“I’m so bad for skipping a workout”
“I’m going to have to work this off later”
“If I don’t work out today, I have to do double tomorrow”
Many people struggle with an unhealthy relationship with exercise and their bodies. Some individuals see exercise as a chore, they have the idea in their minds that working out is a task that needs to be completed and checked off their “to do” list each day. Others see it as something they need to do in order for them to “earn” their dessert or go back for seconds of their dinner. Some see it as a punishment, or something that needs to be done to burn off what they ate earlier that day.
Exercising and staying active have many benefits, and play important roles in our overall health, both physical and mental. Working out can help reduce stress and anxiety, and can lead to better sleep, higher self-confidence, and more energy. The CDC recommends that individuals should aim for 150 minutes of movement each week, or 30 minutes a day, 5 days a week.
It’s important to think about exercise as an activity we do because we love our bodies and want to take care of ourselves, rather than something we do to change ourselves. It should be an activity that brings us joy, and not something that we dread doing each day. When changing your mindset, I believe that you feel more motivated and empowered. Working out and exercising should affect our minds and mental health in a positive way, not bring us more stress.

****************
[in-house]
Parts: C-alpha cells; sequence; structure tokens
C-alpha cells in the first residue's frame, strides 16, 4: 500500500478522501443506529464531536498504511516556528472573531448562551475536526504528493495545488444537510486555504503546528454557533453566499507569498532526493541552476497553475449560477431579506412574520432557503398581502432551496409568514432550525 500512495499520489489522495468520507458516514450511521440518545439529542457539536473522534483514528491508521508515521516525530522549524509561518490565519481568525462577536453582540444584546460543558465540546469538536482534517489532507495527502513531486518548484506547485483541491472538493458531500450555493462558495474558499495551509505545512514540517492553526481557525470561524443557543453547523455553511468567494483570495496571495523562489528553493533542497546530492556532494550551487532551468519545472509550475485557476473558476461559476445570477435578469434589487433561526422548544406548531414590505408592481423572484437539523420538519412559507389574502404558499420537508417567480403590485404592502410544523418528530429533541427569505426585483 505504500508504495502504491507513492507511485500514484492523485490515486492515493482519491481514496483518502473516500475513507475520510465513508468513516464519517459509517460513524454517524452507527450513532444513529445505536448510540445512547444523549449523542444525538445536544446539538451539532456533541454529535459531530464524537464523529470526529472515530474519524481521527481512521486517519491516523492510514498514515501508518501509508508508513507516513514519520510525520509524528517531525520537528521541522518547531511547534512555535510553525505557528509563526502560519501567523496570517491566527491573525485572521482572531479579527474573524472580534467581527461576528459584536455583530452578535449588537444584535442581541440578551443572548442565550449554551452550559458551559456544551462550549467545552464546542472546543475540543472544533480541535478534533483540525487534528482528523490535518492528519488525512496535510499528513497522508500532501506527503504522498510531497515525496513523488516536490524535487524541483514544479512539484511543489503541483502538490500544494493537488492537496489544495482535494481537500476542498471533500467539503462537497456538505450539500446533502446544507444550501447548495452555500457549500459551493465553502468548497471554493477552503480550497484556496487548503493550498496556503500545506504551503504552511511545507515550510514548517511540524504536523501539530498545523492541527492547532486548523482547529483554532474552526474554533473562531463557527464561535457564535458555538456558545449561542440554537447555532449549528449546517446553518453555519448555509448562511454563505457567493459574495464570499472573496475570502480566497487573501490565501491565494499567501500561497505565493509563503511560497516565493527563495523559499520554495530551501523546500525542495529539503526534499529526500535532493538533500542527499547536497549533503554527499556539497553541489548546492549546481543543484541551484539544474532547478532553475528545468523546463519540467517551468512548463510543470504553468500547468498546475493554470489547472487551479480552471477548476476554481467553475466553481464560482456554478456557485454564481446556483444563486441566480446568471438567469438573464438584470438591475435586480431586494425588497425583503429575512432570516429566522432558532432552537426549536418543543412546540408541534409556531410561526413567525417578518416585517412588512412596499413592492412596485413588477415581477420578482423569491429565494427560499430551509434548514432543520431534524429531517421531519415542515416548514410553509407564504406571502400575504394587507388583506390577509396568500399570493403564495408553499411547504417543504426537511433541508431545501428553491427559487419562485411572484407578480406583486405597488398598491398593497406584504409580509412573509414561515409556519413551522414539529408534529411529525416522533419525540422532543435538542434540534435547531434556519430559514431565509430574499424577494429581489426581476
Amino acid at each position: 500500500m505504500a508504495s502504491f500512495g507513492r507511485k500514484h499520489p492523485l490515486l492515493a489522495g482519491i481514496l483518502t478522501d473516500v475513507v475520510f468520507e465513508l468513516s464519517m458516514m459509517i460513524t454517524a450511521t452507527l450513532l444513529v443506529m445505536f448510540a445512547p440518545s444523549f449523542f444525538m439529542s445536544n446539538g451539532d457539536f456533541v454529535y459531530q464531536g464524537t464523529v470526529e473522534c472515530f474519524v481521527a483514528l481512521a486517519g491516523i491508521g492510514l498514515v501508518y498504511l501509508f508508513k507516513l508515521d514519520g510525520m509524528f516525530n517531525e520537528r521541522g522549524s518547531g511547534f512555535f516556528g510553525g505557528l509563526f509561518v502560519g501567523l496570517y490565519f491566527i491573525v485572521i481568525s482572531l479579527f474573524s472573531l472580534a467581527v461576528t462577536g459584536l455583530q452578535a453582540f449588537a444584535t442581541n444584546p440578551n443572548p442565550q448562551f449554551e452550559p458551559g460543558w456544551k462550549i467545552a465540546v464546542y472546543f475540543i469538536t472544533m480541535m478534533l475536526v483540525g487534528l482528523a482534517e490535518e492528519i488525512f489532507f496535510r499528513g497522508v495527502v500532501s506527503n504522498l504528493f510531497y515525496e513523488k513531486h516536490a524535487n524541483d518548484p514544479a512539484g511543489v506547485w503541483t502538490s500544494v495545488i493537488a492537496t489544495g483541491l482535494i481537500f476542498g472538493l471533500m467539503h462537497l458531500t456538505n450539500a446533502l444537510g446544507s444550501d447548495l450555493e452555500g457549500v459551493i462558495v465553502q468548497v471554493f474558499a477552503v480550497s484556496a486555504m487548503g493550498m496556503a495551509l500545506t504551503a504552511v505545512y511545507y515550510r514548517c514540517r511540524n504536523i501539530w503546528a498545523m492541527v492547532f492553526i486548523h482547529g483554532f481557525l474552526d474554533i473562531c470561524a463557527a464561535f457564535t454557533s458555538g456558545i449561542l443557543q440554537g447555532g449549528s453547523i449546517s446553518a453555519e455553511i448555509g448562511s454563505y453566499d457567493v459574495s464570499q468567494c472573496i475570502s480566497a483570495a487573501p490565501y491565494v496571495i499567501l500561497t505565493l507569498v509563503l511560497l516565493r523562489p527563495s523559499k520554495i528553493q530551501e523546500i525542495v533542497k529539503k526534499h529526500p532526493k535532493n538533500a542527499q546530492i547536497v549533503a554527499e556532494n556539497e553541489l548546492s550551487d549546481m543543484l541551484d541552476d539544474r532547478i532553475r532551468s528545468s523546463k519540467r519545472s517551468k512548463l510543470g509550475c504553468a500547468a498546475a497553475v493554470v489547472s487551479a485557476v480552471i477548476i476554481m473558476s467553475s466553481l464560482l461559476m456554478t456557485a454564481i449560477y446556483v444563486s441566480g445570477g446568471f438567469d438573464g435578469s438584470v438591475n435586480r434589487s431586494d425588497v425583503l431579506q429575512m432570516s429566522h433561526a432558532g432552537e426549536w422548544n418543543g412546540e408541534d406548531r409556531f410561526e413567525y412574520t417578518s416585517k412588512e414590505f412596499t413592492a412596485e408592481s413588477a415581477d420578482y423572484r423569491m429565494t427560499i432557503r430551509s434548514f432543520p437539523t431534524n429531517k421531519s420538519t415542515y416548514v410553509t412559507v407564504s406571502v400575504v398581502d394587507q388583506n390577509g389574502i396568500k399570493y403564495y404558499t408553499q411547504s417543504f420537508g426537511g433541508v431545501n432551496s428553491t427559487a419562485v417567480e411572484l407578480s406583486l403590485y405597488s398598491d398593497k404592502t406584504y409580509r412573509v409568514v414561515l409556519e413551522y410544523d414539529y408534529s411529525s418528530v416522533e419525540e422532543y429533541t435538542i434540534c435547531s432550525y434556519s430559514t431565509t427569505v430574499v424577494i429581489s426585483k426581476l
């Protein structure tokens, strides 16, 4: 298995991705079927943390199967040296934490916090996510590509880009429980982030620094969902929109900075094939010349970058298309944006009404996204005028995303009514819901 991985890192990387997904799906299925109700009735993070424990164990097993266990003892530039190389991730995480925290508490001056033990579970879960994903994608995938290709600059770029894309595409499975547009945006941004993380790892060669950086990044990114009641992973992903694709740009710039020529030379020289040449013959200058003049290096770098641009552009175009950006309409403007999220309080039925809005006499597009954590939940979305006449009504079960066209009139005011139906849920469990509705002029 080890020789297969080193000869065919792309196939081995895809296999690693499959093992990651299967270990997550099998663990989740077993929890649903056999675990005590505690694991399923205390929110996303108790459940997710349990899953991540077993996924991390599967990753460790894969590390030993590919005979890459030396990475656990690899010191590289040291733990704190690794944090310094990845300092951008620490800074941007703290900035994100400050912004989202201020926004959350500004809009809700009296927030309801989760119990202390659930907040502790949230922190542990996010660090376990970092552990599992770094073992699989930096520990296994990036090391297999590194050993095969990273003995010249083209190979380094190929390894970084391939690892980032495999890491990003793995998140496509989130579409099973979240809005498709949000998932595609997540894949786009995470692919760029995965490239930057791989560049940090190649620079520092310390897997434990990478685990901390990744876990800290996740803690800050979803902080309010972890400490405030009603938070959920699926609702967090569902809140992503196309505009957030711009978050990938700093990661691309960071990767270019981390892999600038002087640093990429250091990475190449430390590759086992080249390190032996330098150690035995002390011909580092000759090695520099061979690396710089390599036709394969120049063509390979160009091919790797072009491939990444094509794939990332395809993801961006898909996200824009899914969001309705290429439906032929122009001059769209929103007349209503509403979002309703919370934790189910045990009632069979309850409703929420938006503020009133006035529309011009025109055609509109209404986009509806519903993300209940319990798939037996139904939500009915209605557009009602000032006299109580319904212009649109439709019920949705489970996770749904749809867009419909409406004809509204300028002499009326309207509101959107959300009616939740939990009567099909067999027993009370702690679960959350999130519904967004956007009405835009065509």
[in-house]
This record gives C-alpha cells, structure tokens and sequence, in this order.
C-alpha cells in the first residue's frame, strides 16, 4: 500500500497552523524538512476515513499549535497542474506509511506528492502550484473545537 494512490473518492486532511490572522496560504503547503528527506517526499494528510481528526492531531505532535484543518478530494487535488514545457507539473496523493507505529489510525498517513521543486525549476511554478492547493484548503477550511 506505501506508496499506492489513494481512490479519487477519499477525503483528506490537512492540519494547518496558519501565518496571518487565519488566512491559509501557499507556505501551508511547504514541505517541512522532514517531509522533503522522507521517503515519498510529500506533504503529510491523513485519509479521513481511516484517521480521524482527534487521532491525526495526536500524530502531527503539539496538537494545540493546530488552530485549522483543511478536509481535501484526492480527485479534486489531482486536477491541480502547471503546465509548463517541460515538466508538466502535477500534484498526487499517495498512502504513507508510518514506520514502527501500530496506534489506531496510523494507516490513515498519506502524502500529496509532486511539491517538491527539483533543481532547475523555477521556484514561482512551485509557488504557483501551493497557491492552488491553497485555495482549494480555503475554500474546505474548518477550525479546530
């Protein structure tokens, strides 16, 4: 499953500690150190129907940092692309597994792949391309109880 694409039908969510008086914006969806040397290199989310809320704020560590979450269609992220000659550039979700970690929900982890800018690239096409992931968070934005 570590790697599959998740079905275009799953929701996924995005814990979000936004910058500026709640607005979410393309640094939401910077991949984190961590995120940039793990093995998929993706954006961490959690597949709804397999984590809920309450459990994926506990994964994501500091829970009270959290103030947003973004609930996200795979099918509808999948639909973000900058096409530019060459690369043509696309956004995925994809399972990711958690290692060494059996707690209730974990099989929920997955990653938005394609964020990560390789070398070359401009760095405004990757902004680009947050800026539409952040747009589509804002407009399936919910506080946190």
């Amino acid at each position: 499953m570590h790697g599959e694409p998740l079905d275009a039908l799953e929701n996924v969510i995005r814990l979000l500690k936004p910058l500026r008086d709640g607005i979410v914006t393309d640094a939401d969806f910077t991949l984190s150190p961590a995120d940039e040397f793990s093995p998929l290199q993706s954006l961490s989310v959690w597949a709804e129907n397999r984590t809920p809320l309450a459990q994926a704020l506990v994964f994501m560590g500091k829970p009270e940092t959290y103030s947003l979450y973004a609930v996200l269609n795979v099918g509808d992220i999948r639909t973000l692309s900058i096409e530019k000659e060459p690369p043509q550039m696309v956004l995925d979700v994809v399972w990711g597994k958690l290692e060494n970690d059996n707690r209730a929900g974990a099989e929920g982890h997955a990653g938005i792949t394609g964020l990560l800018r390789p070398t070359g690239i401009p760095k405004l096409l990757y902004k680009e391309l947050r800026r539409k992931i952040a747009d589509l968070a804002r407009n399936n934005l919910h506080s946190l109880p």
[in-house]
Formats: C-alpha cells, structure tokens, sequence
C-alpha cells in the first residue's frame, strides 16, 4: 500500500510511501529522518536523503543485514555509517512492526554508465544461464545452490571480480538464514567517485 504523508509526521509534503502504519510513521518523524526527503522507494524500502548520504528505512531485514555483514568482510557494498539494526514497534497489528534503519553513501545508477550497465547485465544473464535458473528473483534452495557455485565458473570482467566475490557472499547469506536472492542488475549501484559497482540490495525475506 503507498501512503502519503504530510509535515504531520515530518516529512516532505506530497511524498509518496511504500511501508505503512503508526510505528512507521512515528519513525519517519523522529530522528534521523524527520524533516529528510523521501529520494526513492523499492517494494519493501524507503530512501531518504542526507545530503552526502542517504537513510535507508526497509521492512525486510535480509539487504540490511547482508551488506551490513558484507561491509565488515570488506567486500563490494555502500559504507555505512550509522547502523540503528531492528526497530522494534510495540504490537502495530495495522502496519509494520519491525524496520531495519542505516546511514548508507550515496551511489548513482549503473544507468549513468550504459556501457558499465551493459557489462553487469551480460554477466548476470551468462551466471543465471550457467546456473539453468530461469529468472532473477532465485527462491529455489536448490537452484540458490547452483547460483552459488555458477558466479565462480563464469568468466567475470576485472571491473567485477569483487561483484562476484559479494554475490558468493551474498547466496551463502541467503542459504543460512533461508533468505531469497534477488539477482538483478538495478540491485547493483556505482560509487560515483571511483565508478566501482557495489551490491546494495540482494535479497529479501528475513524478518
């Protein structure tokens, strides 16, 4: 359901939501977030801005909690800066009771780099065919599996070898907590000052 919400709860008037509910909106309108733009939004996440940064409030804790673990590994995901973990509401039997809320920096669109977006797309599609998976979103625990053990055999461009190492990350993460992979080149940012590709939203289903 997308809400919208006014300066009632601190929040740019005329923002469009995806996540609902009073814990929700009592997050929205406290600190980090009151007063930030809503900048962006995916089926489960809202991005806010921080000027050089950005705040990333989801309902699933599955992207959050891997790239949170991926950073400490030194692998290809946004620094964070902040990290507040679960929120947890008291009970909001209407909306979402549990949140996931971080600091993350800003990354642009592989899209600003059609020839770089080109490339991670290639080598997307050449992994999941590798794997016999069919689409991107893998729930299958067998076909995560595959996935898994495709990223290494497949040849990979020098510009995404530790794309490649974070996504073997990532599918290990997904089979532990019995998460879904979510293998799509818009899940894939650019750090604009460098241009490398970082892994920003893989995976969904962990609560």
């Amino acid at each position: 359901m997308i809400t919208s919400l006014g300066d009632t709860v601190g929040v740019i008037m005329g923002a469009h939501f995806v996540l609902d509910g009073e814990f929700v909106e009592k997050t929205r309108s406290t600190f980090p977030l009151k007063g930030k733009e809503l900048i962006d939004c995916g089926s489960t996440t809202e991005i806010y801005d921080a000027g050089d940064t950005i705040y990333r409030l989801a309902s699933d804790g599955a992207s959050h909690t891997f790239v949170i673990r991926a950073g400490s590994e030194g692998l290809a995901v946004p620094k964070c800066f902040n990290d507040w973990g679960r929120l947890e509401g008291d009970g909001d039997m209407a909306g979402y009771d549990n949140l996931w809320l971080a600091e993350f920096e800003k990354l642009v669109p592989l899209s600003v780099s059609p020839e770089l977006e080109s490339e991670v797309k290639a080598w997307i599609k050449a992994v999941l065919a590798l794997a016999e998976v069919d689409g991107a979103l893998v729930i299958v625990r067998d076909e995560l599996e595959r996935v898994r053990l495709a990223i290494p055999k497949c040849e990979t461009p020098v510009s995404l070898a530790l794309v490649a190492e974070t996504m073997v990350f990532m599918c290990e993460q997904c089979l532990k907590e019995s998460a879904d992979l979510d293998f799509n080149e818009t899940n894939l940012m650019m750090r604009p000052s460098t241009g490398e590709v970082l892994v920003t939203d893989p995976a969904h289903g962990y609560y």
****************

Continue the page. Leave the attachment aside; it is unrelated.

As someone who is passionate about fitness and working out, it has taken me time to realize that rest days are ok, and that listening to your body is what’s most important.
During quarantine in 2020, I began to work out more consistently. Like many others, it was something that I began to do more regularly while I was home with nowhere to go. It began as a simple 15-to-30-minute Pilates or ab workout each night before bed and slowly progressed into longer workouts, sometimes multiple times each day, even if I wasn’t feeling my best or didn’t have the motivation. I was working out each morning and night because I felt like it was what I had to do.
Over time I have begun to realize that exercising and sticking to a strict workout schedule is not healthy if you don’t have the right mindset. There are true and important reasons why we should be exercising because we want to and not because we feel like we have to.
A few reasons you should take a rest day are if you’re sick, injured, only working out because of fear of weight gain or to burn off what you ate that day, or you just aren’t in the mood to exercise.
When working out it's important to go into your exercise with the right mindset. It should be an enjoyable activity and something that you look forward to. Exercise should not be pushing your body beyond its limits or feeling guilty for missing a workout. It should be taking rest days when you need them, finding workouts that bring you joy, and exercising because you want to take care of your body and your mind.